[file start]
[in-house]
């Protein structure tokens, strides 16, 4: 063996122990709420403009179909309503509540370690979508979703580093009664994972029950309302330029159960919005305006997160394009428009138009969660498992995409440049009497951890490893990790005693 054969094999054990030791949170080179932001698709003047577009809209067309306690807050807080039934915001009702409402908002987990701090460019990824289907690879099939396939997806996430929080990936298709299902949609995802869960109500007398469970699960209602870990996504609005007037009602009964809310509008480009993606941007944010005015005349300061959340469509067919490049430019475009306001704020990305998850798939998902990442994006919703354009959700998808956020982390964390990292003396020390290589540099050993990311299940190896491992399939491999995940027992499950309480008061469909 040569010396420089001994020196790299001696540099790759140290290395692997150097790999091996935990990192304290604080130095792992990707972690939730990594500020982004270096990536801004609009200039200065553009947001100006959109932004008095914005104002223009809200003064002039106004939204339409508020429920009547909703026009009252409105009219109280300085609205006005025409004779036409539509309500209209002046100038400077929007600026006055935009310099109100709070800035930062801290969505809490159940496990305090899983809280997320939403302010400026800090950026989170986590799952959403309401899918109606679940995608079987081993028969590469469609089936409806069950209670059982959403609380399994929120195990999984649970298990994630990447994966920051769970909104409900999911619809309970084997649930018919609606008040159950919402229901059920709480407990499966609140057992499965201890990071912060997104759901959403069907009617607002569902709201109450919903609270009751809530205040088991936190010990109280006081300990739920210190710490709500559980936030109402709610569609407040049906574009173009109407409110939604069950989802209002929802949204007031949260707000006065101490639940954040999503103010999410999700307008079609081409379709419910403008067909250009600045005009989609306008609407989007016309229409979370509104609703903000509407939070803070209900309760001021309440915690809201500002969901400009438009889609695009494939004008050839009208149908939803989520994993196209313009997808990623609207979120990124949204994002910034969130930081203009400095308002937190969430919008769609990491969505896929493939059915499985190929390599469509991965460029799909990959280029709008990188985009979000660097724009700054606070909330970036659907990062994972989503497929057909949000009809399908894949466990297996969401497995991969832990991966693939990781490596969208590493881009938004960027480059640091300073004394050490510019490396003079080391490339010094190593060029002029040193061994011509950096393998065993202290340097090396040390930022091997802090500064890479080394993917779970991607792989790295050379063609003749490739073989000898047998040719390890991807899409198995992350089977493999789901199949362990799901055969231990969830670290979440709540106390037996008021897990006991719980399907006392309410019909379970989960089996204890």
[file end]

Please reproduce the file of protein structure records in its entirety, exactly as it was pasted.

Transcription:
[in-house]
């Protein structure tokens, strides 16, 4: 063996122990709420403009179909309503509540370690979508979703580093009664994972029950309302330029159960919005305006997160394009428009138009969660498992995409440049009497951890490893990790005693 054969094999054990030791949170080179932001698709003047577009809209067309306690807050807080039934915001009702409402908002987990701090460019990824289907690879099939396939997806996430929080990936298709299902949609995802869960109500007398469970699960209602870990996504609005007037009602009964809310509008480009993606941007944010005015005349300061959340469509067919490049430019475009306001704020990305998850798939998902990442994006919703354009959700998808956020982390964390990292003396020390290589540099050993990311299940190896491992399939491999995940027992499950309480008061469909 040569010396420089001994020196790299001696540099790759140290290395692997150097790999091996935990990192304290604080130095792992990707972690939730990594500020982004270096990536801004609009200039200065553009947001100006959109932004008095914005104002223009809200003064002039106004939204339409508020429920009547909703026009009252409105009219109280300085609205006005025409004779036409539509309500209209002046100038400077929007600026006055935009310099109100709070800035930062801290969505809490159940496990305090899983809280997320939403302010400026800090950026989170986590799952959403309401899918109606679940995608079987081993028969590469469609089936409806069950209670059982959403609380399994929120195990999984649970298990994630990447994966920051769970909104409900999911619809309970084997649930018919609606008040159950919402229901059920709480407990499966609140057992499965201890990071912060997104759901959403069907009617607002569902709201109450919903609270009751809530205040088991936190010990109280006081300990739920210190710490709500559980936030109402709610569609407040049906574009173009109407409110939604069950989802209002929802949204007031949260707000006065101490639940954040999503103010999410999700307008079609081409379709419910403008067909250009600045005009989609306008609407989007016309229409979370509104609703903000509407939070803070209900309760001021309440915690809201500002969901400009438009889609695009494939004008050839009208149908939803989520994993196209313009997808990623609207979120990124949204994002910034969130930081203009400095308002937190969430919008769609990491969505896929493939059915499985190929390599469509991965460029799909990959280029709008990188985009979000660097724009700054606070909330970036659907990062994972989503497929057909949000009809399908894949466990297996969401497995991969832990991966693939990781490596969208590493881009938004960027480059640091300073004394050490510019490396003079080391490339010094190593060029002029040193061994011509950096393998065993202290340097090396040390930022091997802090500064890479080394993917779970991607792989790295050379063609003749490739073989000898047998040719390890991807899409198995992350089977493999789901199949362990799901055969231990969830670290979440709540106390037996008021897990006991719980399907006392309410019909379970989960089996204890």